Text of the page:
TOKYO, 1 Nov - As he prepares for a Rugby World Cup final which will be a truly global spectacle watched by millions, the great New Zealand winger Sir John Kirwan can reflect with a smile on just how far the tournament has come since that dank Auckland afternoon when he first sparked it into life 32 years ago.
"It was so low-key, you wouldn’t believe," he laughs, when he remembers the very first match of the very first World Cup in 1987 as the All Blacks took on Italy at Eden Park at the start of an event which was considered just a bit of a curio.
"The interesting thing for me was that it was on a Friday afternoon and there were only 13,000 people there in a 50,000 stadium, so there wasn't much of an atmosphere," recalled Kirwan.
"A few guys might have taken the afternoon off work for a bit of fun. No one could possibly have imagined back then what the tournament was to go on to become."
#OnThisDay in 1987, the very first Rugby World Cup game took place at Eden Park.— Rugby World Cup (@rugbyworldcup) May 22, 2019
John Kirwan capped the occasion by scoring one of the greatest tries we've seen in the 32 years since 😲 pic.twitter.com/zYplWSfl8n
Yet there were 15 seconds of magic in that opener on 22 May, 1987 which did more than anything to launch this new competition into the public consciousness - and they were conjured up by 'JK', the fleet-footed 22-year-old local lad who worked in his dad's butcher's shop.
With the All Blacks already comfortably beating the Italians, captain David Kirk collected a kick-off, passed inside to Grant Fox who then unleashed the blond bombshell Kirwan well inside his own 22 to embark on his wondrous, weaving 80-metre solo run that saw him beat six Italian defenders and go over for a score that, even today, many still consider to be the greatest World Cup try of them all.
In an instant, with the crowd now roaring, the tournament had been given lift-off, and things were never to be quite the same for global rugby ever again.
"I don't like to say that it was my try that did it but but we certainly did launch the World Cup that day," said Kirwan. "We were doing new things that rugby hadn't seen, experiments, counter-attacking deep from kick-off, trying to change the game.
"From no one really giving a hoot about that first game, by the time we came out of the hotel a few weeks later for our final (against France, in which he also scored a memorable try) we had helicopters and the world's media following us and people lining the streets. It was like, 'Wow, what the hell is going on?' The whole ball game had changed.
JK’s masterpiece was carved out among the trees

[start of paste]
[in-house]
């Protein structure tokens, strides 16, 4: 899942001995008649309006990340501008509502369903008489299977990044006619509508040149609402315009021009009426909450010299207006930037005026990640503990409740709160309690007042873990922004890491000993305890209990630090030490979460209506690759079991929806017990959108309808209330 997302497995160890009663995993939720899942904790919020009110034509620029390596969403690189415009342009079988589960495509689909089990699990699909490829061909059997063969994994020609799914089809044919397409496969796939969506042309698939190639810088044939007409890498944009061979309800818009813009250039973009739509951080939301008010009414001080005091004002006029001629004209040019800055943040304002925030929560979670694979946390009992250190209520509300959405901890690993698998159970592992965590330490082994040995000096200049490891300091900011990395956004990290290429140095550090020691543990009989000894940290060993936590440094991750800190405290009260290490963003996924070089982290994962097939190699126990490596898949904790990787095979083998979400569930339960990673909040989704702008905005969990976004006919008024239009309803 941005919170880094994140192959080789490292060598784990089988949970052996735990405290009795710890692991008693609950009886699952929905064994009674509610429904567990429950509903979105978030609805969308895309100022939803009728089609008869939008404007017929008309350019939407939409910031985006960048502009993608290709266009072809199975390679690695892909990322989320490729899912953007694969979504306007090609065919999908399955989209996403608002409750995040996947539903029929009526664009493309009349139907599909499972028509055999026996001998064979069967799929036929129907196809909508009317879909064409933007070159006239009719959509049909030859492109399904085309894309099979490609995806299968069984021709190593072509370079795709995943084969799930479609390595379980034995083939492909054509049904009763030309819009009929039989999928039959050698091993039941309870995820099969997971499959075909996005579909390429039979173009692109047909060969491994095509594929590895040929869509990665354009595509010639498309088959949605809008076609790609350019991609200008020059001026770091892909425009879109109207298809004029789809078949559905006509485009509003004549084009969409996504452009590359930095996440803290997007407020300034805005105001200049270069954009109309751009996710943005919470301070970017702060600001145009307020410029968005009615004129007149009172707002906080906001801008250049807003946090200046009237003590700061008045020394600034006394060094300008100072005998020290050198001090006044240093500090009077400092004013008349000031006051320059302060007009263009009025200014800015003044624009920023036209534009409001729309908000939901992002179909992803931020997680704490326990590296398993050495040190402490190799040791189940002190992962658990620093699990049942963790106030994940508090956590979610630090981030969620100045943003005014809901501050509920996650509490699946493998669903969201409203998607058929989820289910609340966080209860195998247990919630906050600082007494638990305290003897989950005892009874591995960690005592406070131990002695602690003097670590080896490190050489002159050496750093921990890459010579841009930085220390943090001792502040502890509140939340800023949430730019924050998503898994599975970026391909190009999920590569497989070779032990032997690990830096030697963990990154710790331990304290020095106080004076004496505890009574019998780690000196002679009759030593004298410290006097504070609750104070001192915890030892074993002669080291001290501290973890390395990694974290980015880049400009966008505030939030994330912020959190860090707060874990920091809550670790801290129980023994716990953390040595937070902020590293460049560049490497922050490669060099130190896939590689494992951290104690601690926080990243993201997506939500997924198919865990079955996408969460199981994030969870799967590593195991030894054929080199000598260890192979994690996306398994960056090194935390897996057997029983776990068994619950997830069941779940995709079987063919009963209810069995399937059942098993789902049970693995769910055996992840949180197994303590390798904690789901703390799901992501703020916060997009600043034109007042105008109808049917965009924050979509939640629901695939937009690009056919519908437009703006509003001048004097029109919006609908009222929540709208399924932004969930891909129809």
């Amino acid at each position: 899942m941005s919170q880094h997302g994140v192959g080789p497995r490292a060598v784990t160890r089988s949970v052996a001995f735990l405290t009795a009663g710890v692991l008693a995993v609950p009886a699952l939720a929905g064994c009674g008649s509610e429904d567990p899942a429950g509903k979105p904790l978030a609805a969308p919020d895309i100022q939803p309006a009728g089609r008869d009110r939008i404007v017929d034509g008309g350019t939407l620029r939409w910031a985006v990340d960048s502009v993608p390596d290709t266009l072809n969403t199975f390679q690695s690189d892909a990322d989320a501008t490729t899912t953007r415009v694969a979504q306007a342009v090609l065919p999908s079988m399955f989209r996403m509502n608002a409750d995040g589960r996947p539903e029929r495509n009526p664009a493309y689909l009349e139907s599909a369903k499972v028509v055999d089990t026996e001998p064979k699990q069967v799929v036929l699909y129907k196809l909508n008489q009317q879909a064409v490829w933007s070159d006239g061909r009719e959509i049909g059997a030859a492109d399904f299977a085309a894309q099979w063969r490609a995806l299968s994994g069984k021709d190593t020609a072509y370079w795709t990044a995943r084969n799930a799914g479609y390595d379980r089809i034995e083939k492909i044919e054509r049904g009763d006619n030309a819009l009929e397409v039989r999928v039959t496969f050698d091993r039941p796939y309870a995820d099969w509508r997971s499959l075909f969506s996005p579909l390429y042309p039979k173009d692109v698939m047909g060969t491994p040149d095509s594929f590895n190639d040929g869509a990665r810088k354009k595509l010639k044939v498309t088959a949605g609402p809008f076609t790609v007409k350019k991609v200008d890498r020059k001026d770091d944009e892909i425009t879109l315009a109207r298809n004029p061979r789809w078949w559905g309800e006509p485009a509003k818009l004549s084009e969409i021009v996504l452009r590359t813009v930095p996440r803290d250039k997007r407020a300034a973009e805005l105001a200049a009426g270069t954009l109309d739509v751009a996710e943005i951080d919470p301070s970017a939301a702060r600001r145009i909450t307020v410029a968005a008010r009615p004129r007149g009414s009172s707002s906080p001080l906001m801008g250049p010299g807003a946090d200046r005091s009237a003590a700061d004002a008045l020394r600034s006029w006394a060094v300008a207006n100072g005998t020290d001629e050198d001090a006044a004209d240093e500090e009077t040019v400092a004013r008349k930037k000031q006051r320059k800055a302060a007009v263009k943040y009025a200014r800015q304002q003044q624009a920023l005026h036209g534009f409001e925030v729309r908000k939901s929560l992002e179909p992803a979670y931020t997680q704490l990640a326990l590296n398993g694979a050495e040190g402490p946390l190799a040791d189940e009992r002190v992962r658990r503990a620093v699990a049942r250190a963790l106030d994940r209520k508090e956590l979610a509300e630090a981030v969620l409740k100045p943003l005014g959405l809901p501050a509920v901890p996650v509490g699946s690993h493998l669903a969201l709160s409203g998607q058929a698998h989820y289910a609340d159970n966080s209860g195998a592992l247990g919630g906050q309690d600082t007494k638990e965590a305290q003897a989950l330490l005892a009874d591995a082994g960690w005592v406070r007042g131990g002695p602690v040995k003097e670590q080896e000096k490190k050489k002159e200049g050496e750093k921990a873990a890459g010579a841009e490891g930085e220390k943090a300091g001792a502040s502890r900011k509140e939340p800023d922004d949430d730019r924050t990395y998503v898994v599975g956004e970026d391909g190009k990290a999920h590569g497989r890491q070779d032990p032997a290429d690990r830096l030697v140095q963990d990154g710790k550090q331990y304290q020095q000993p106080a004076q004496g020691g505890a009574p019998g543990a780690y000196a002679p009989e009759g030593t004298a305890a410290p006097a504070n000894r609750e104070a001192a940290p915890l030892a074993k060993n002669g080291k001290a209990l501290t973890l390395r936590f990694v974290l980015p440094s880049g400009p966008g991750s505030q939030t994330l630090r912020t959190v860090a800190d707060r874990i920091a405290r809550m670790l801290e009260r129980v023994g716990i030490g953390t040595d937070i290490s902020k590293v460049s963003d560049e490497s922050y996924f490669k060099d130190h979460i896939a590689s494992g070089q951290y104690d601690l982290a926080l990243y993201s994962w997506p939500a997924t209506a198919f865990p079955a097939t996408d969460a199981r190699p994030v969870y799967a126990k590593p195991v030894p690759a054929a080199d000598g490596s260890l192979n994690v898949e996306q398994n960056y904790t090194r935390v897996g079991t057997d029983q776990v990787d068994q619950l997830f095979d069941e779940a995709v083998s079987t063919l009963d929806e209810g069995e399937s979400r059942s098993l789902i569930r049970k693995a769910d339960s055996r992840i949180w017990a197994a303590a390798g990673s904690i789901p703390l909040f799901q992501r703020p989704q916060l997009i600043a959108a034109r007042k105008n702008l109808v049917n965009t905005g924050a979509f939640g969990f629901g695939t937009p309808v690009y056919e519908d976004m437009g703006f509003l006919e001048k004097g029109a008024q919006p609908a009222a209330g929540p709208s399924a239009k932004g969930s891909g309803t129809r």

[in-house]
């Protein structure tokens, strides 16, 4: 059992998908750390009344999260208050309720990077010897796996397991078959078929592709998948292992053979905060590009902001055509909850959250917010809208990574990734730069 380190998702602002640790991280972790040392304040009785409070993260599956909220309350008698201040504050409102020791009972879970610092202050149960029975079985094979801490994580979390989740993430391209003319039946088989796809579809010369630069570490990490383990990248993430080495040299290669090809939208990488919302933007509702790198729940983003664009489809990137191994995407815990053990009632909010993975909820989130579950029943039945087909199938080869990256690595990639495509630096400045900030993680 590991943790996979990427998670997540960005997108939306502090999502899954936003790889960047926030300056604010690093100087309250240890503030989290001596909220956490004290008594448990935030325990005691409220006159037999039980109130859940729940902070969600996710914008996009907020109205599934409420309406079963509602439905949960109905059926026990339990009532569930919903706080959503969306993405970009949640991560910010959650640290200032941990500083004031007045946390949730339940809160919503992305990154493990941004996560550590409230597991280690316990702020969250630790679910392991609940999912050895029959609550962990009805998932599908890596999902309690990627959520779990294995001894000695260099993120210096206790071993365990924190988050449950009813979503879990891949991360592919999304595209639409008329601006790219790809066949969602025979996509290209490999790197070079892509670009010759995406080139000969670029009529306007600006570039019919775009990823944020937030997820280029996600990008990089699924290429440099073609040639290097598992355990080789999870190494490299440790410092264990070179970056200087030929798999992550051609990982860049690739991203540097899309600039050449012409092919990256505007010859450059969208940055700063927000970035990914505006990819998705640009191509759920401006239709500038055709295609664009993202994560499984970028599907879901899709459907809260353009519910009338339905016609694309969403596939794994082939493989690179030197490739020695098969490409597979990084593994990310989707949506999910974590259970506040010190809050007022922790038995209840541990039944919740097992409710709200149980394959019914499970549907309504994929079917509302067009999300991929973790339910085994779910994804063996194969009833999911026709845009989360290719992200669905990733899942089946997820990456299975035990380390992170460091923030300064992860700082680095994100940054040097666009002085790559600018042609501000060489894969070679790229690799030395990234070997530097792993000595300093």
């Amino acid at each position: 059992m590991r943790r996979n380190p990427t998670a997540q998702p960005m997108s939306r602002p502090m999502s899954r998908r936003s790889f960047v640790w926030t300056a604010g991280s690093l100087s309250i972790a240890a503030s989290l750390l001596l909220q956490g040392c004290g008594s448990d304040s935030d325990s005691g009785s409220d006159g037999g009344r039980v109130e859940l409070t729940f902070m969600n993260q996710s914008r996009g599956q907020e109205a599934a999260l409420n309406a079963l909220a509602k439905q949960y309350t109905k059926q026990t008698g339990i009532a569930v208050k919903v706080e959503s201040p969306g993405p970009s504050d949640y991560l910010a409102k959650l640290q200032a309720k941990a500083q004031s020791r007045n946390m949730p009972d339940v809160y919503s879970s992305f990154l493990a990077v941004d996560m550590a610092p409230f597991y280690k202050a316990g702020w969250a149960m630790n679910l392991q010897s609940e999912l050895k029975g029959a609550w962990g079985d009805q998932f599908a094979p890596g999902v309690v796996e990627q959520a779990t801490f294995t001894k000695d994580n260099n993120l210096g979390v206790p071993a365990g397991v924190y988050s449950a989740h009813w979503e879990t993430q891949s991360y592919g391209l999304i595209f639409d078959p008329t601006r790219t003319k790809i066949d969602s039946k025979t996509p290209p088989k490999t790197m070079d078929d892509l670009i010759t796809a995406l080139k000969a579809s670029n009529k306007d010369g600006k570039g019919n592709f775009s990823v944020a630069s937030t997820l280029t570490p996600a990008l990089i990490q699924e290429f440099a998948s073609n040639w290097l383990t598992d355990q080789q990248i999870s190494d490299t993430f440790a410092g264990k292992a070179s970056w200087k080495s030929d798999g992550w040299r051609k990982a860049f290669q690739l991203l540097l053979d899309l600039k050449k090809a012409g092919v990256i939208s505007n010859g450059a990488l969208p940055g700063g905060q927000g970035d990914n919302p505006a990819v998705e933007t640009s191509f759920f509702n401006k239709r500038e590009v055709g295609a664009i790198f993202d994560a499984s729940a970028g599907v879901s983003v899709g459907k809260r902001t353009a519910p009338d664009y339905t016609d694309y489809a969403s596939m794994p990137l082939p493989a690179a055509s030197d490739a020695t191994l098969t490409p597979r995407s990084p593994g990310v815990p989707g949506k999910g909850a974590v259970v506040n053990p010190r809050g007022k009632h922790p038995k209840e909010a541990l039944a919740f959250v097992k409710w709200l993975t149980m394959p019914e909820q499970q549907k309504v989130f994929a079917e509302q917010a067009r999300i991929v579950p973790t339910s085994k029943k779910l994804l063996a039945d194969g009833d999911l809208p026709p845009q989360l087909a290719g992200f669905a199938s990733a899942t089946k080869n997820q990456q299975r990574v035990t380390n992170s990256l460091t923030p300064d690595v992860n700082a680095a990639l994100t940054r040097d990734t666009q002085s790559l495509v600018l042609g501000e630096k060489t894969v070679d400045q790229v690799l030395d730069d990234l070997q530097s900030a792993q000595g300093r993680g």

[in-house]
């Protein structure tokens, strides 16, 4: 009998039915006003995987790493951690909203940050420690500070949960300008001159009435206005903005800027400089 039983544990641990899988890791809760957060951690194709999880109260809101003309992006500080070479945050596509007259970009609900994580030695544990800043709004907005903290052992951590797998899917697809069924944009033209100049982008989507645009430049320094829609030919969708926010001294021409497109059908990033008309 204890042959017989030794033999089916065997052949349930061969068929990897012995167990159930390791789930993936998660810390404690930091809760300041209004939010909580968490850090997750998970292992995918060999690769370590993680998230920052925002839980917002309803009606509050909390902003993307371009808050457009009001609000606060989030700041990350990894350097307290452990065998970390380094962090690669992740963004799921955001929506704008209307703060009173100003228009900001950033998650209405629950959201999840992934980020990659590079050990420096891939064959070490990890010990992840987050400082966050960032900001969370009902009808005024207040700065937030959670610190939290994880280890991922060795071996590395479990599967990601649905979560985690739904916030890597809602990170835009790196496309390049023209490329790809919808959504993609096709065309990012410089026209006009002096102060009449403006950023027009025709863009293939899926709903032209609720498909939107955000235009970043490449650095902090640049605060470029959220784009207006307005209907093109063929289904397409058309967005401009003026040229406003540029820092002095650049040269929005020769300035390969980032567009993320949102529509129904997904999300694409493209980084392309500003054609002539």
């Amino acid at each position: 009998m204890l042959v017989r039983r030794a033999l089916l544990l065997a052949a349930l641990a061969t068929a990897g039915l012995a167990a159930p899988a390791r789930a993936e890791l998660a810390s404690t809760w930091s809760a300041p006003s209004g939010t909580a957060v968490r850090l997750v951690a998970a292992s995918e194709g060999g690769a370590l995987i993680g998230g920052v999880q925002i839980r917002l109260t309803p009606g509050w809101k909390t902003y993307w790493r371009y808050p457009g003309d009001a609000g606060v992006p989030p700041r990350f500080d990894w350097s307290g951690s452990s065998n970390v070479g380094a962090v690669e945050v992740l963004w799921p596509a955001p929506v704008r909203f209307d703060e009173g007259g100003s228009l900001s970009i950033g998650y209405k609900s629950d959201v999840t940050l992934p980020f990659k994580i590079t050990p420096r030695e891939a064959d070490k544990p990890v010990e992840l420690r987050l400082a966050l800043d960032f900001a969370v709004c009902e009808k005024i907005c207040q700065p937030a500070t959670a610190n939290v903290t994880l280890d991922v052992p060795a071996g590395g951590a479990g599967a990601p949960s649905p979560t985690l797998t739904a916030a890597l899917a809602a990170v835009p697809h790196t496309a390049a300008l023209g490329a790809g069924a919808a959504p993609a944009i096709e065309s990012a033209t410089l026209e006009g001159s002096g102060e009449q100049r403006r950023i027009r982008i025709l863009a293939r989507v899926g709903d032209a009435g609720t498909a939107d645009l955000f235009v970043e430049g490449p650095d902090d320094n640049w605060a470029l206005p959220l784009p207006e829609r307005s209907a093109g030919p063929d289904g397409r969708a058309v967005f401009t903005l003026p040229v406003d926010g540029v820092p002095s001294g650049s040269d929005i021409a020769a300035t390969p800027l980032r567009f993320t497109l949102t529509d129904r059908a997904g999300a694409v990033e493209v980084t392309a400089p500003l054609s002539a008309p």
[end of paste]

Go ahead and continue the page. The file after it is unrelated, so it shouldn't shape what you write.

"At that time, I'd been training with an old rugby league friend of my father, Neil Denton, who got me practising running through the trees at a park in NZ. It was called One Tree Hill but actually there were 10, all a few yards apart, and he got me trying to step them at full pace. Could I do it? No chance at first. I'd just run into the trees - and they tackled pretty hard too, to be fair.
"I was banging into the trees when I went full pelt and it was incredibly frustrating that I couldn't do it. It took me three months to get confident and another three months to get to full pace - and by the time I scored that try, I was just seeing those Italian defenders as trees! I’ve never watched it since because I’ve never felt comfortable about seeing myself.
"But I can still remember it; I step at one point, then a double step - that's the trees - and I remember not enjoying it too much because at one point, when I went through a gap, I didn't change the ball from my right hand to the left and there was a prop coming across to try to tackle me. It could have cost me that try. That's me, though; it's why I say to people that I’m a recovering perfectionist.
Kirwan’s favourite try of RWC 2019 is another All Blacks classic
"There have been some great ones here. I loved that length-of-the-field try the Fijians scored against Georgia, finished off by Api Ratuniyarawa, and the brilliant one where the two Japan wingers combined to score against Scotland, with Kenki Fukuoka off-loading to Kotaro Matsushima.
"But the best has got to be TJ Perenara flying airborne to the line against Namibia after that outrageous behind-the-back pass from Brad Weber. That’s the stuff I love, that’s why I watch the game. I don't watch the game to watch 82 box-kicks - even though as a rugby purist, I did enjoy that Wales-South Africa match of physical chess.
"But I do love to see players, like with the TJ try, under the biggest microscope, on the highest stage pulling off something so audacious for a great individual score. So, in a way, I guess there was a connection that goes back to my try all those years ago."